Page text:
The Rich Past, and Promising Future, of the Middle East’s Date

If there’s one thing that unifies the people who live in the area stretching from Morocco to India, writes Matti Friedman, it is their appreciation for the fruit of the date palm:

Long before refrigeration, dried dates could keep for years, making them invaluable for travelers across seas and deserts. They can be turned into honey by boiling and straining the fruit; in fact, the biblical phrase “land of milk and honey” refers to honey from dates, not bees. They can also be fermented into liquor, like the date wine enjoyed by ancient Babylonians, according to the historian Herodotus. The tree itself was a source of fiber for ropes and baskets, fronds for shelter and shade and columns for construction. That led one rabbi to remark at least 1,500 years ago, long before environmentalism was cool, “This date palm—no part of it is wasted.”

“A righteous person will flower like a date palm,” goes the verse in Psalms, one explanation being that the date palm, like the righteous, grows straight and sustains others with its fruit. A scientifically minded rabbi in 12th-century Yemen, Netanel al-Fayyumi, explained that just as the pinnacle of the animal kingdom is people, and the pinnacle of the human species is prophets, the pinnacle of the plant kingdom, according to God’s design, is this tree. “And among the plants,” wrote the rabbi, “He created the most honorable species, which is the date.”

And perhaps even more than Iran, it might be the threat posed to the crop by the red palm weevil that will bring Israelis and Arabs together:

The enemy is at the gates, and this is what brought me to Abu Dhabi, the scene of the International Date Palm Conference. . . . Of particular interest at the conference was the presence of a few Israelis, which would have been hard to imagine a few years ago, before the American-engineered agreements known as the Abraham Accords inaugurated official ties between Israel and the United Arab Emirates, Bahrain, and Morocco. If we understand the date palm as a unifier in a divided part of the world, dates offer an obvious field of cooperation. A weevil sensor manufactured by an Israeli company, for example, has already been drilled into thousands of trees in the UAE and Morocco, as well as in Arab countries that won’t trade directly with Israel but purchase the sensors through a third party. The sensor picks up the vibrations of weevil larvae and sends a warning to an app installed on the farmer’s smartphone.

Read more at Smithsonian

More about: Hebrew Bible, Israeli agriculture, Israeli technology, Judaism, Middle East, United Arab Emirates


Saudi Arabia Should Open Its Doors to Israeli—and Palestinian—Pilgrims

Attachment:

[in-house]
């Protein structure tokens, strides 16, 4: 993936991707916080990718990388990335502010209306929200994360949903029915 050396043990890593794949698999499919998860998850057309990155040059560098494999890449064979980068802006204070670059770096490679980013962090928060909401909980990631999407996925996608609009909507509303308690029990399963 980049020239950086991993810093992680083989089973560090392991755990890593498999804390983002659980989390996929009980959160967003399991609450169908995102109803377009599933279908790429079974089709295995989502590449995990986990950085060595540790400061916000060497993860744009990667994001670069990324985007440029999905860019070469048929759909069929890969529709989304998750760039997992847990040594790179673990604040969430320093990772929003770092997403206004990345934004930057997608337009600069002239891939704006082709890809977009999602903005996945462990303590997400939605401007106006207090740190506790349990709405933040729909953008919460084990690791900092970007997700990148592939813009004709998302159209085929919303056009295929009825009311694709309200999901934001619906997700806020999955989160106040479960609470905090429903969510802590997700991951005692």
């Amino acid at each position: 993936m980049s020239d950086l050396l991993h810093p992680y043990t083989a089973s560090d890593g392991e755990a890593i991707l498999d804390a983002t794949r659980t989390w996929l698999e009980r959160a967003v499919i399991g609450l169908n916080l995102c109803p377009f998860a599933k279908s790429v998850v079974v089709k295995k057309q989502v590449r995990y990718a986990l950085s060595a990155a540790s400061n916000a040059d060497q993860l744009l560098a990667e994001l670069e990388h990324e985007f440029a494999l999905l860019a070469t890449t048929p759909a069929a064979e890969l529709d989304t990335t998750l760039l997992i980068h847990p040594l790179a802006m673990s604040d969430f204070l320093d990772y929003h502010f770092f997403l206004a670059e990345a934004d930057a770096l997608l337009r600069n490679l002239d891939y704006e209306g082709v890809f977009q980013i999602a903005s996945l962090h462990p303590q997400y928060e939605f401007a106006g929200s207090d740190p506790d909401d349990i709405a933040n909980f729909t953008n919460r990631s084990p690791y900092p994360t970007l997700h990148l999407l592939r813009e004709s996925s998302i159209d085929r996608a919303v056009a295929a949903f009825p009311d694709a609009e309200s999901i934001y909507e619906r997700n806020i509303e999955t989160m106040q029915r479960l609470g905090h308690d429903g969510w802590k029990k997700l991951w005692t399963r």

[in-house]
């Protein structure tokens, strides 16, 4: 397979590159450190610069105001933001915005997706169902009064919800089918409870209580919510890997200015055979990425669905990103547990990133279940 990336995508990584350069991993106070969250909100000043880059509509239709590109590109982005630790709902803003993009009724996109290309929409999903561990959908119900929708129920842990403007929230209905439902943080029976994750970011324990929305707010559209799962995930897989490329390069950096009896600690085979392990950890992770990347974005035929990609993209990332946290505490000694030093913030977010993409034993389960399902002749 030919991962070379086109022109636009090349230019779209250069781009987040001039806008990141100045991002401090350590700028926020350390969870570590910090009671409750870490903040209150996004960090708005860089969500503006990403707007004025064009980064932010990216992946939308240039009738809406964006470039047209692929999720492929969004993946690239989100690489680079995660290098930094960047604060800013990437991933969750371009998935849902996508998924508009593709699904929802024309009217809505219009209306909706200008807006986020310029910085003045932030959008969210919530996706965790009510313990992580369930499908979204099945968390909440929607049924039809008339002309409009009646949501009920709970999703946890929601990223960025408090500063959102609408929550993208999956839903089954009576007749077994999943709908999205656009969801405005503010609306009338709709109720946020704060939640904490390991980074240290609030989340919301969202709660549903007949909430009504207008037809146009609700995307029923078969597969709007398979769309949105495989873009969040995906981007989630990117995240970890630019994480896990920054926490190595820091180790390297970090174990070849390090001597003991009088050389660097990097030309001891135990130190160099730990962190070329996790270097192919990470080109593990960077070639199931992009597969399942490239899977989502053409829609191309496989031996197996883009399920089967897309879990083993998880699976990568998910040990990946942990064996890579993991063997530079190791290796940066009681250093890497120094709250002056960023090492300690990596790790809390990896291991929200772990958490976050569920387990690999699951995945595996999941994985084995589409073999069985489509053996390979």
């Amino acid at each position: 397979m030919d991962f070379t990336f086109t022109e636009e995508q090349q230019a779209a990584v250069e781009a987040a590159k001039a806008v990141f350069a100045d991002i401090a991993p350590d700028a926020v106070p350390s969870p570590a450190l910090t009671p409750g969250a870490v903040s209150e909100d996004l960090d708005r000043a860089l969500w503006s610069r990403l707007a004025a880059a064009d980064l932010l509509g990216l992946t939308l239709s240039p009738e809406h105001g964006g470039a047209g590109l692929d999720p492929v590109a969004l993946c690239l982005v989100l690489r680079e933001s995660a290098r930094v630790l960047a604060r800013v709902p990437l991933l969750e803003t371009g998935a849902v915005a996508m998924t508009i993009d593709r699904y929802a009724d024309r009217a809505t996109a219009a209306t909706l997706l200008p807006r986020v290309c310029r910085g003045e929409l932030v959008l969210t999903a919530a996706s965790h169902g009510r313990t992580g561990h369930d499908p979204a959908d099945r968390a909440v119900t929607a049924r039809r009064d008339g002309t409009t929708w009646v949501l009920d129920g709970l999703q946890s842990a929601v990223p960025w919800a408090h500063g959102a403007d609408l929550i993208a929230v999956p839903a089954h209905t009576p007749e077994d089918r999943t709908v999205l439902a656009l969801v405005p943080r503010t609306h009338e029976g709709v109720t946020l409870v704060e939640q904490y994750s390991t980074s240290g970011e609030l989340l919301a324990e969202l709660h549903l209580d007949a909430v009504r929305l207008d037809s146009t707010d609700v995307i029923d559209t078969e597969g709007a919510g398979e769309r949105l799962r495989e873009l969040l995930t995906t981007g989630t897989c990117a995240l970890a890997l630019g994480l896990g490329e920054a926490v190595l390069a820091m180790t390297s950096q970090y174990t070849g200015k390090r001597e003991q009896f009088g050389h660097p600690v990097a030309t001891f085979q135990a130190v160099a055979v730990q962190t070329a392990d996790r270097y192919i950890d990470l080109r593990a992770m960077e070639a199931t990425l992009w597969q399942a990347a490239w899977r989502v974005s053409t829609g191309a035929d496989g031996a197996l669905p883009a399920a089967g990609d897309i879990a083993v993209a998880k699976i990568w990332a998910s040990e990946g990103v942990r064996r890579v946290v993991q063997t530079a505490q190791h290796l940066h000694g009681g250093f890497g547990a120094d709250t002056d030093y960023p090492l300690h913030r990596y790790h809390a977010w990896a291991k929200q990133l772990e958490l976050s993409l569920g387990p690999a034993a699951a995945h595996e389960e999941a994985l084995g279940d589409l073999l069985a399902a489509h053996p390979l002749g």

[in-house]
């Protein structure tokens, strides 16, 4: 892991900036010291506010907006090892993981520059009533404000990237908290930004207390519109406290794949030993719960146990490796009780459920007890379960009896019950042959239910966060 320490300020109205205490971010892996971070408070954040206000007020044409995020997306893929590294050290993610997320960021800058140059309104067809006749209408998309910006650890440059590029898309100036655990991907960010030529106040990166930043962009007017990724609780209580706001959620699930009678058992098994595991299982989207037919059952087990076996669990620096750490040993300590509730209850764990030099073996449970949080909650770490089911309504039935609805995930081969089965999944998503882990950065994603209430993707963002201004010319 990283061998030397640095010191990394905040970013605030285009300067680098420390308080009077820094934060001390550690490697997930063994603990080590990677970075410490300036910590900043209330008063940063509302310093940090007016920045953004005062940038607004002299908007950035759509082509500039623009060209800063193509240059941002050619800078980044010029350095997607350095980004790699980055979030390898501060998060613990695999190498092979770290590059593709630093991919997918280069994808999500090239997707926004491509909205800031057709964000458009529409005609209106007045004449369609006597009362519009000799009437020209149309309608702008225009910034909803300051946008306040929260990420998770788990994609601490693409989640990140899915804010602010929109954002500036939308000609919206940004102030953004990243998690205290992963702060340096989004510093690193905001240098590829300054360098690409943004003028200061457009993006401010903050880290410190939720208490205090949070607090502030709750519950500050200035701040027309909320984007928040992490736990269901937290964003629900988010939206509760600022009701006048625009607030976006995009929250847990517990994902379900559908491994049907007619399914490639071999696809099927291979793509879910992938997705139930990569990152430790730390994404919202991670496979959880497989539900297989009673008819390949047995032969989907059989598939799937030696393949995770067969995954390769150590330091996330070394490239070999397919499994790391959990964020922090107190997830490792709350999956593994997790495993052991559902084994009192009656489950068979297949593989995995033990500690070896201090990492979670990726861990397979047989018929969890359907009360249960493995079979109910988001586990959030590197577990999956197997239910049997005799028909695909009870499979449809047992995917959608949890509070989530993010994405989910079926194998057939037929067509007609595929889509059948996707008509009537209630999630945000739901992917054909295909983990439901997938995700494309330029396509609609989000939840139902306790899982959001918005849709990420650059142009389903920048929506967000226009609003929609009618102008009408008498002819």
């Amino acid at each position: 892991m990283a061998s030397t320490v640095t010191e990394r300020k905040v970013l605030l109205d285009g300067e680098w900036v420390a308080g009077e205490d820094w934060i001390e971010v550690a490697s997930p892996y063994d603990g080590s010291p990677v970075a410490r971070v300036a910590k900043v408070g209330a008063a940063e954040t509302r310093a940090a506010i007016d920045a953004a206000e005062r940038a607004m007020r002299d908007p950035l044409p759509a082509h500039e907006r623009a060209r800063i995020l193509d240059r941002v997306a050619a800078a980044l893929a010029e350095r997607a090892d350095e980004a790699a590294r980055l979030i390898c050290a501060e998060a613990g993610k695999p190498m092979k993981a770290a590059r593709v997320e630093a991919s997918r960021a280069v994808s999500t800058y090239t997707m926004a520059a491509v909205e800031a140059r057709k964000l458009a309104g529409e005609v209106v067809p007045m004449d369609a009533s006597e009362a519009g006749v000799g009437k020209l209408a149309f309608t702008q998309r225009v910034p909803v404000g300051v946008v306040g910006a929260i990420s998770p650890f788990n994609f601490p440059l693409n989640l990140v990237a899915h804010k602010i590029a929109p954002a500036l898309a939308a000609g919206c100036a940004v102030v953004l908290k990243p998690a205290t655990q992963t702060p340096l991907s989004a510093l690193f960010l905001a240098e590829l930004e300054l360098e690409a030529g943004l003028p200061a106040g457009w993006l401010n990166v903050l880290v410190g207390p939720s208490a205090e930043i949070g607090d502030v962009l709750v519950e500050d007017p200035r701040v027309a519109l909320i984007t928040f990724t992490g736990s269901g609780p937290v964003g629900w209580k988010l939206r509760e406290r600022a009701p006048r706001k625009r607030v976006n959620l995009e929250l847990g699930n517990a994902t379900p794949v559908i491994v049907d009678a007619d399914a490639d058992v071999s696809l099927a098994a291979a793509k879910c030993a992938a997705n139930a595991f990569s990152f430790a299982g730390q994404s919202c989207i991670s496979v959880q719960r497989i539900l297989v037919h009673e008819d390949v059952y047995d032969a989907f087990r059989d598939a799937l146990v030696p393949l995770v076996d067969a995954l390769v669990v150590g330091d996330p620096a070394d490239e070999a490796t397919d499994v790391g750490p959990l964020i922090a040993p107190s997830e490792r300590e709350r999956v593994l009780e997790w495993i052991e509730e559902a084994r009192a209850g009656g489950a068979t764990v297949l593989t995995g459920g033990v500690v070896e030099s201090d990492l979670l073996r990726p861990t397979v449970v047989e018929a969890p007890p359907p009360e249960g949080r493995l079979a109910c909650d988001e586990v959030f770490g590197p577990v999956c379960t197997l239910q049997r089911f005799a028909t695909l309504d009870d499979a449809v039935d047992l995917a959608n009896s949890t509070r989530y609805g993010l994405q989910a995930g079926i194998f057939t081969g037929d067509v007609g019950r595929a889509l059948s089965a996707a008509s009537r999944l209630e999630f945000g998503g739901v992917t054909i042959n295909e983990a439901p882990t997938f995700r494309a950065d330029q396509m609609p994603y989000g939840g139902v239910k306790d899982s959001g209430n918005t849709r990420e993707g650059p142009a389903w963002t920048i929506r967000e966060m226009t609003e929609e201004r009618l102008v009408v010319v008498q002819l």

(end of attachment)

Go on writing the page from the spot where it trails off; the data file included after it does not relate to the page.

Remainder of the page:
On the evening of June 26 the annual period of the Hajj begins, during which Muslims from all over the world visit Mecca and perform prescribed religious rituals. Because of the de-jure state of war between Saudi Arabia and the Jewish state, Israeli Muslim pilgrims—who usually number about 6,000—must take a circuitous (and often costly) route via a third country. The same is true for Palestinians. Mark Dubowitz and Tzvi Kahn, writing in the Saudi paper Arab News, urge Riyadh to reconsider its policy:

[I]f the kingdom now withholds consent for direct flights from Israel to Saudi Arabia, it would be a setback for those normalization efforts, not merely a continuation of the status quo. It is hard to see what the Saudis would gain from that.

One way to support the arrangement would be to include Palestinians in the deal. Israel might also consider earmarking its southern Ramon Airport for the flights. After all, Ramon is significantly closer to the kingdom than Ben-Gurion Airport, making for cheaper routes. Its seclusion from Israeli population centers would also help Israeli efforts to monitor outgoing passengers and incoming flights for security purposes.

A pilot program that ran between August and October proved promising, with dozens of Palestinians from the West Bank traveling back and forth from Ramon to Cyprus and Turkey. This program proceeded over the objections of the Palestinian Authority, which fears being sidelined by such accommodations. Jordan, too, has reason to be concerned about the loss of Palestinian passenger dinars at Amman’s airports.

But Palestinians deserve easier travel. Since Israel is willing to be magnanimous in this regard, Saudi Arabia can certainly follow suit by allowing Ramon to be the springboard for direct Hajj flights for Palestinian and Israeli Muslims alike. And that would be a net positive for efforts to normalize ties between [Jerusalem] and Riyadh.

Read more at Arab News

More about: Israel-Arab relations, Israeli Arabs, Palestinians, Saudi Arabia